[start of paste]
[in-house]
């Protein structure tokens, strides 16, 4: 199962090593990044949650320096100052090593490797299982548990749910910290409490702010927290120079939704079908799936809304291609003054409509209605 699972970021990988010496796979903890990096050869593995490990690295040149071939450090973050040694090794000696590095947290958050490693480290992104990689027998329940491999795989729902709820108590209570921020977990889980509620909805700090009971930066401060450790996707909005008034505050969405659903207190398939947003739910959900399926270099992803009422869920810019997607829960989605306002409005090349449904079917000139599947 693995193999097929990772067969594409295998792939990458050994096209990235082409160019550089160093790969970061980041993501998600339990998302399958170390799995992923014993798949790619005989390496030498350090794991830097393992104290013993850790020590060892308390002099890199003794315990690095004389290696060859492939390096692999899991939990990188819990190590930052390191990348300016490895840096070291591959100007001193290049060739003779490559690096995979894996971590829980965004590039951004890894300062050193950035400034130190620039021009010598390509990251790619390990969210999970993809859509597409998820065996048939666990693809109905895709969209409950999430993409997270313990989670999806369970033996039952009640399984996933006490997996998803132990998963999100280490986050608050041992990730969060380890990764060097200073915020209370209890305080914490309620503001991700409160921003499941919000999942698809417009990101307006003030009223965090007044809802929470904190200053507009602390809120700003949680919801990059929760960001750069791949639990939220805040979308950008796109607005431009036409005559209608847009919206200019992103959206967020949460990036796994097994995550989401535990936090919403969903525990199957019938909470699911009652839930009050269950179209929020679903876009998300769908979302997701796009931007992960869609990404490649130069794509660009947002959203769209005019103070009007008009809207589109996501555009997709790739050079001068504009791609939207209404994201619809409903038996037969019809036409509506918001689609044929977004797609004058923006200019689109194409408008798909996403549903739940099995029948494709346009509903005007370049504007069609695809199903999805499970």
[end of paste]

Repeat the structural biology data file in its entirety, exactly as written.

[in-house]
């Protein structure tokens, strides 16, 4: 199962090593990044949650320096100052090593490797299982548990749910910290409490702010927290120079939704079908799936809304291609003054409509209605 699972970021990988010496796979903890990096050869593995490990690295040149071939450090973050040694090794000696590095947290958050490693480290992104990689027998329940491999795989729902709820108590209570921020977990889980509620909805700090009971930066401060450790996707909005008034505050969405659903207190398939947003739910959900399926270099992803009422869920810019997607829960989605306002409005090349449904079917000139599947 693995193999097929990772067969594409295998792939990458050994096209990235082409160019550089160093790969970061980041993501998600339990998302399958170390799995992923014993798949790619005989390496030498350090794991830097393992104290013993850790020590060892308390002099890199003794315990690095004389290696060859492939390096692999899991939990990188819990190590930052390191990348300016490895840096070291591959100007001193290049060739003779490559690096995979894996971590829980965004590039951004890894300062050193950035400034130190620039021009010598390509990251790619390990969210999970993809859509597409998820065996048939666990693809109905895709969209409950999430993409997270313990989670999806369970033996039952009640399984996933006490997996998803132990998963999100280490986050608050041992990730969060380890990764060097200073915020209370209890305080914490309620503001991700409160921003499941919000999942698809417009990101307006003030009223965090007044809802929470904190200053507009602390809120700003949680919801990059929760960001750069791949639990939220805040979308950008796109607005431009036409005559209608847009919206200019992103959206967020949460990036796994097994995550989401535990936090919403969903525990199957019938909470699911009652839930009050269950179209929020679903876009998300769908979302997701796009931007992960869609990404490649130069794509660009947002959203769209005019103070009007008009809207589109996501555009997709790739050079001068504009791609939207209404994201619809409903038996037969019809036409509506918001689609044929977004797609004058923006200019689109194409408008798909996403549903739940099995029948494709346009509903005007370049504007069609695809199903999805499970």